Make sure that your business logo is prominently displayed. This will also help brand recognition greatly, as people will still be able to see that mark regardless if they heed your call to action or not.

Always have a value proposition.

Creativemarket Ad

What do people get out of clicking your ad? This is your value proposition, something that will change the way your banner ad will work. People won’t just click on your ad without being promised anything – they need something in exchange of that click.

Are you offering 50% off on some of your products? Are you offering a free trial for one of your bestselling services? Use this to entice people to click on your ad and find out more. This vale proposition should of course take up the most amount of space on your ad. Make it stand out. It has to be the first thing people see when they land on the page.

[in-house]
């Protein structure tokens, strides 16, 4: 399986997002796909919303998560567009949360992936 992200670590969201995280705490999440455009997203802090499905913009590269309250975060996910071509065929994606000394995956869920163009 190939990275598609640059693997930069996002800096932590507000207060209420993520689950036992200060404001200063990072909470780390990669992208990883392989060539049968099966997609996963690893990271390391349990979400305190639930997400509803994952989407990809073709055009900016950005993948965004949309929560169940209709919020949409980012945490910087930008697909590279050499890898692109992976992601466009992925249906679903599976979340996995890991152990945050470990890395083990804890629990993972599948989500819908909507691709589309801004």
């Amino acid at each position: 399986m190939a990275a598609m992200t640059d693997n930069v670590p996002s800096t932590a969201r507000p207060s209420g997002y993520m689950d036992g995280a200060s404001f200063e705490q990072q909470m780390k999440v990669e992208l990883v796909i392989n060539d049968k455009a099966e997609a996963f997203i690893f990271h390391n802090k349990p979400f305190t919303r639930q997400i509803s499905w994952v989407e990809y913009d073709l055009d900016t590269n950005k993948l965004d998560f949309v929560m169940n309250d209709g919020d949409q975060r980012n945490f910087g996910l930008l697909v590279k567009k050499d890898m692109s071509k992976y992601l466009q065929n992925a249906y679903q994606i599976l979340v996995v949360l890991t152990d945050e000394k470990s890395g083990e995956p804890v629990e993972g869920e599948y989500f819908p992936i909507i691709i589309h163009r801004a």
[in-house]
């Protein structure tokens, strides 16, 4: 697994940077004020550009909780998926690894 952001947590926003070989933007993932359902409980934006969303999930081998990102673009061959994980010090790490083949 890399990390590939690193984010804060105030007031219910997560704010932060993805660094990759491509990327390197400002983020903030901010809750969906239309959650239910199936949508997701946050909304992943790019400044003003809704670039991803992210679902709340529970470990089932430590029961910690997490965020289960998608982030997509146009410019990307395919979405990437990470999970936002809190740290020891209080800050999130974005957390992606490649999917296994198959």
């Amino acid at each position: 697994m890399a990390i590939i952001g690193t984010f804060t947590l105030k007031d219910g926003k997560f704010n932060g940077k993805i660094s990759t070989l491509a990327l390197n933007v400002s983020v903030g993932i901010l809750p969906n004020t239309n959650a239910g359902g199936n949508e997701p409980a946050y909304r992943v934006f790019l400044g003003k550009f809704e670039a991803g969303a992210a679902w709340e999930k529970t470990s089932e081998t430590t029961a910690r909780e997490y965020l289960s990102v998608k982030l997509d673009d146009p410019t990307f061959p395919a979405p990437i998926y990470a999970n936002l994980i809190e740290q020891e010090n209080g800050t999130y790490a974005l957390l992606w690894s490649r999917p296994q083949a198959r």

Make the call to action stand out.

Netflix Ad  Netflix

You have a value proposition, and they know who you are. What do people do now? They respond to your call to action.

Whether or not all the work you did in catching people’s attention is a success will ultimately rest on this one question – will people click on that button? Your call-to-action button should stand out, and should be simple to understand. Words like “Learn More”, “Sign Up”, “Register Now” or “Grab Offer” work pretty well for banner ads. Make sure you use contrasting colors as well, as this would make it extremely noticeable.